By 2017, Westchester became the most academically successful football team in the City Section, earning a collective 3.6 grade point average and won the Academic Achievement Award. Not Palisades, or Granada Hills, but Westchester.
“Who would believe,” he laughed. “That’s our City championship right there.”
He urges players to have realistic expectations about playing at the next level. Some have the football abilities fit for a junior college but the academic prowess for the Ivy League. He’s not shy about pushing his kids to better academic schools with the understanding that they may not play football.
“Football is a luxury. Education is a necessity,” he said. “Give me the best player in the history of California, and none of it will matter if he doesn’t have the grades.”
Henderson has the typical worries of a head coach in the City Section. He has a few young players that he fears will be scalped by Southern Section teams. He feels the pressure of a thin roster, and is frustrated with spotty attendance and inattention to details of the playbook.
“You always think about that,” he says when asked if he’s thought about taking another job. “I’ve had opportunities at other places come up within the past year, and I’ve thought about it. But I’ve got a job on campus, I’m here with my guys, and I think I can turn this program around. Your heart grows fonder for the kids and you don’t want to leave them.”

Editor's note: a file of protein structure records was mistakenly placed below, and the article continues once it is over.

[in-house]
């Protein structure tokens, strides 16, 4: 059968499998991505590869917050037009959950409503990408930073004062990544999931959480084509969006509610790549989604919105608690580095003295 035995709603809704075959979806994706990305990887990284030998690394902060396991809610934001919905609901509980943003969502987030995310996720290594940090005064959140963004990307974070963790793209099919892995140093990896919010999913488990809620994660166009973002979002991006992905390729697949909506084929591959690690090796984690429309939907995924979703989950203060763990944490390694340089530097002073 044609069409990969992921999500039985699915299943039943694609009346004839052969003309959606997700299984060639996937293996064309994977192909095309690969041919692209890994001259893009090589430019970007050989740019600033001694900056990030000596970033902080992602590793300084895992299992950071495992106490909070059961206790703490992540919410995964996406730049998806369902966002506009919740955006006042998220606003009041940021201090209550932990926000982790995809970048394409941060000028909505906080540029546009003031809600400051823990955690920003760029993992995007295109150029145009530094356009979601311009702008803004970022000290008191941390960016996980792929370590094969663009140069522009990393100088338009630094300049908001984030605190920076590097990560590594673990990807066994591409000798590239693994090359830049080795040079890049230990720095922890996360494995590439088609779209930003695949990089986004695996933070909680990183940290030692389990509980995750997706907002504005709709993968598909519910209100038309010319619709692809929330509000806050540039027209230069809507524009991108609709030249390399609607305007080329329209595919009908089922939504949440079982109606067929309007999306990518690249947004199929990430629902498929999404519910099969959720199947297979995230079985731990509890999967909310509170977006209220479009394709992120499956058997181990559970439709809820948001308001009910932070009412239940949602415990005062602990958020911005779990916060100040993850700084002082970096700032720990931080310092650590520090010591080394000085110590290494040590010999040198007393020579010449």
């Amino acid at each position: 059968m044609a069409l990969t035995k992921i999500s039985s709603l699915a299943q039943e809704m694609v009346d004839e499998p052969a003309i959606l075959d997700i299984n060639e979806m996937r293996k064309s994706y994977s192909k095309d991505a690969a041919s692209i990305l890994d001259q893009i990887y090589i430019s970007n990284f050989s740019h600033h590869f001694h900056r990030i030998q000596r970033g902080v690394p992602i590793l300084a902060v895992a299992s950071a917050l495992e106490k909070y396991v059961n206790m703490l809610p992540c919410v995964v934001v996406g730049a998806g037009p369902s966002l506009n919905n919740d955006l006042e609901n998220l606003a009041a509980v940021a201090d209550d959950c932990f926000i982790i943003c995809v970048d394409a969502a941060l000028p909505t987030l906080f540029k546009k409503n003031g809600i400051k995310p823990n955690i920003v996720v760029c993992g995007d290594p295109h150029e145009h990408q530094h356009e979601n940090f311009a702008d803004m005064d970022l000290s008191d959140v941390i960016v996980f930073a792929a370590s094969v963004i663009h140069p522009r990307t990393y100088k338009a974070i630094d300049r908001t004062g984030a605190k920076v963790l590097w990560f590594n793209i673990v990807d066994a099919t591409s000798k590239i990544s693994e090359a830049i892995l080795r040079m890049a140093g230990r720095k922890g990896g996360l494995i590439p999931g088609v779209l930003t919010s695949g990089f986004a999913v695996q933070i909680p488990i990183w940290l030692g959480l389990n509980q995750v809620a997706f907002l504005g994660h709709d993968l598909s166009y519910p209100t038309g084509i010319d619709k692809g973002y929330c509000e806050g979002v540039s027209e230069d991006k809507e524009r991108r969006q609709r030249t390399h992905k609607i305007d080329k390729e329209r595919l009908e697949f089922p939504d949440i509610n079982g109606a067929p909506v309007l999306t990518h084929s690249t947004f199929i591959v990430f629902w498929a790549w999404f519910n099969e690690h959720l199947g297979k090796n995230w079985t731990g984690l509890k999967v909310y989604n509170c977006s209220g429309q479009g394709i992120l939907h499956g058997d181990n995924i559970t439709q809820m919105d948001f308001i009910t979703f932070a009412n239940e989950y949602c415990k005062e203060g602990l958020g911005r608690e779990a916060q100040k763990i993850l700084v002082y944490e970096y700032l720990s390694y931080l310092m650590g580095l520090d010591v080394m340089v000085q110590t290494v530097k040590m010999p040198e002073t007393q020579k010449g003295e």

At 8-1, the Comets are playing some of their best football under Henderson. The program finished 11-2 in 2016, losing to Los Angeles High School in the semifinals of the D-II playoffs. They seem poised for a good run in the Division I playoffs this year, or perhaps a berth in the City’s Open Division playoffs.
Henderson locks up the office and walks me out. He’s told the extra paint will be in the maintenance room if he wants to paint his office himself. “I got some good team moms who want to help out, and my wife,” he laughs.
Practice will begin after school, hopefully with everyone there. It’s a big game against Venice this week, a game that will decide the playoff fates of both teams. Henderson says his boys, all 27 of them, will be ready.